The insertion of middle ear ventilation tubes (grommets) is one of the most common operations performed on children.


Mr Russell will have discussed the indications for the surgery. This operation is recommended for children who have a hearing problem due to a persistent fluid collection in the middle ear. It may also be suggested as a treatment for recurrent middle ear infections.


At the time of the operation, further surgery may be performed, such as adenoidectomy or tonsillectomy.


Admission will be on the day of the surgery. Once in hospital, the routine admission procedures will take place, involving interviews with nursing staff. This will provide the information necessary for comfort and medical care.


The anaesthetist will visit to explain the form of anaesthetic to be used.


The trip to the operating theatre will be with a nurse and a parent (if wished), ending by meeting one of the operating room nurses, and the anaesthetist. The anaesthetist will then commence the anaesthetic using the method that was explained previously.




Using a microscope the ear drum is identified and a small opening is made and any fluid is removed from the middle ear with suction. A grommet is then placed into the opening.


The grommets are generally made of a plastic-like material. The most common types are in the shape of a cotton-reel with a central channel.




Once awake, there will be little, if any, pain. Sometimes a dull ache is described, but this is easily relieved by analgesics, usually Paracetamol.


Some discharge, clear or blood-stained, may appear in the ear canal. This is of little concern and can  just be wiped clear.


The child may notice an immediate improvement in the hearing.


When the nursing staff are satisfied that the child has fully recovered from the anaesthetic, the child will be permitted to return home, usually about 2-4 hours after the operation.




1. Discharge

A clear discharge (often blood stained) may be noticed to come from the ear in the first few days. This should dry up spontaneously. If the discharge recurs or the ear becomes painful, please contact Mr Russell as antibiotics may be required.

While the grommets are in place discharge from the ear may occur. This is usually in association with an upper respiratory infection and will settle within a few days. If it persists, please contact Mr Russell.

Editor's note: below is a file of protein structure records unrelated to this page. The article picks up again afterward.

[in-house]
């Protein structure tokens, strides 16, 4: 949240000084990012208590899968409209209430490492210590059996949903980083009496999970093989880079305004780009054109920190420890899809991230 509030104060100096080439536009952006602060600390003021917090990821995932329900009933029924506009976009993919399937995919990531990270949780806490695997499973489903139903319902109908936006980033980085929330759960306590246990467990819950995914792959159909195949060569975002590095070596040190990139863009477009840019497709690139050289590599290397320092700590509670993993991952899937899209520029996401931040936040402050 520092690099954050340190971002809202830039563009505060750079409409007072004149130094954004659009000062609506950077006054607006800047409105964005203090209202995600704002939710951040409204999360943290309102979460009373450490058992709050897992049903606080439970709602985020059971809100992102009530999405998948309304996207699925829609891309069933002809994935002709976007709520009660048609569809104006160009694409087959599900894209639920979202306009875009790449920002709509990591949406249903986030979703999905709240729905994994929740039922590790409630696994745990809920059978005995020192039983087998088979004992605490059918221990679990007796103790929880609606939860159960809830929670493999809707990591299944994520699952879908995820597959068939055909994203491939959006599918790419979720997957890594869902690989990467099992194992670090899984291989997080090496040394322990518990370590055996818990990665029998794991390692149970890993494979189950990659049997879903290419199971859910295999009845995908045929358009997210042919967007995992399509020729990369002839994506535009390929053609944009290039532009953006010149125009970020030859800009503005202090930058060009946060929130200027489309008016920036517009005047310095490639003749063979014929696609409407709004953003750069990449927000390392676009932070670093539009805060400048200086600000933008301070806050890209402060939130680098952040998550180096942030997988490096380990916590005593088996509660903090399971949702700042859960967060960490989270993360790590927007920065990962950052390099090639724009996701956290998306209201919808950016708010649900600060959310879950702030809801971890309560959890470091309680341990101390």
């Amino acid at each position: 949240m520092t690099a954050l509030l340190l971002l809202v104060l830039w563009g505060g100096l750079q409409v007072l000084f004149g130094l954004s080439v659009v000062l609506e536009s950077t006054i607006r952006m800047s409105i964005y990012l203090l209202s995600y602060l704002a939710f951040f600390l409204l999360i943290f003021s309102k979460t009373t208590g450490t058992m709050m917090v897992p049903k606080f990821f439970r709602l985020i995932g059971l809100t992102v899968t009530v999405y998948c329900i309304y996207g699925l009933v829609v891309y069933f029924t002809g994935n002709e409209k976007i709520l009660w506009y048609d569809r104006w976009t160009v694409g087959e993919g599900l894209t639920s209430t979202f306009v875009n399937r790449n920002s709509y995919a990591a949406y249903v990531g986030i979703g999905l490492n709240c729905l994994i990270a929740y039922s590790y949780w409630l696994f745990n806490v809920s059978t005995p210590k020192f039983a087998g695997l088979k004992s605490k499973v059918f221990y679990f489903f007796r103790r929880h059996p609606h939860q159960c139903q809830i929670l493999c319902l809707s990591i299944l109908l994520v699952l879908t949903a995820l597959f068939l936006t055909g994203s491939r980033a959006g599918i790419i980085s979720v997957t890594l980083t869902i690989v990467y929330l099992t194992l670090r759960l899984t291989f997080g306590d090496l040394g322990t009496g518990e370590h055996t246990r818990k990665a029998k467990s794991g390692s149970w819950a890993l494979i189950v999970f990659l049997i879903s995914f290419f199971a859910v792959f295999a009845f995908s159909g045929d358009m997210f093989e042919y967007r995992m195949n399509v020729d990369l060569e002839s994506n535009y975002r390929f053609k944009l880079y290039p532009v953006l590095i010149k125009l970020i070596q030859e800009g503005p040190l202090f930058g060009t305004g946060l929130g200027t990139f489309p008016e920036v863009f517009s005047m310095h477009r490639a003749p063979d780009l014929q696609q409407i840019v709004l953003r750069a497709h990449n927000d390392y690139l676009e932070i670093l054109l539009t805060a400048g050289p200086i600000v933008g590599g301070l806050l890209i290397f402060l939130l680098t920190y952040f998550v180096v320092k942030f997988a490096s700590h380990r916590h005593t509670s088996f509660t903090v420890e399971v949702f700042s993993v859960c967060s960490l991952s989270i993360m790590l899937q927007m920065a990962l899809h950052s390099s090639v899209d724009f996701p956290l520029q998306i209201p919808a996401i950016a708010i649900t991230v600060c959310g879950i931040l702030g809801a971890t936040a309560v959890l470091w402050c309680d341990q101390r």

2. Early loss of grommet

In a small number of cases the grommet falls out of the ear-drum much earlier than expected. This may occur due to an early infection. The problem will be managed as necessary.


3. Blockage of the grommet

The grommet may become blocked with blood in the first week which will be checked at the first post-op visit.




Can my child commence swimming lessons?

There is generally no reason to limit the normal childhood activities. Plugs should not usually be required when swimming, bathing or showering. If uncomfortable, the ear can be plugged either with a fitted plug (such as "Pro-Plug") or "Blu-Tack".  Putting the head under the water in the bath or spa pool is to be avoided because of potential contamination and risk of infection.


How long do the tubes last?

Most grommets will stay in place for 9-12 months, although on occasions longer term tubes are required. You may notice the grommet come out,but, it is quite small and may be missed.


What happens if the grommet falls out too early?

Sometimes Mr Russell chooses to immediately replace the grommet, but often it is decided to wait to see if symptoms return.


Will my child require more than one set of grommets?

2 out of 10 children may require a second operation. Only a very small proportion of patients carry the problem to adulthood.


Does the surgery damage the ear drum?

Frequent operations on the ear drum may cause it to be weaker but the presence of fluid or infection in the middle ear will affect hearing and may lead to significant long term problems.




Your child has grommets (small plastic tubes) in the ear drums. They will normally stay in place for a period varying from nine to twelve months. Mr Russell will tell you when they have fallen out, and the ear-drums have healed, at your follow-up appointments.


Until then, please follow these instructions:-


1. If the ears begin to discharge, please contact Mr Russell.


2. If water in the ears is uncomfortable, plugs can be used. Blu-tac is commonly useful. Doc's "Pro-plugs" (the ones without holes) can be bought from hearing-aid suppliers, surf shops and chemists along the coast. Some people prefer specially moulded plugs. (Available from hearing aid specialists). These are more expensive, but are the most effective.


3. Do not go swimming during the first week after the operation. After this it is safe to swim.


4. You may travel in an aeroplane.


5. Your child has had a general anaesthetic and it may take one or two days to fully recover, so allow only gentle exercise.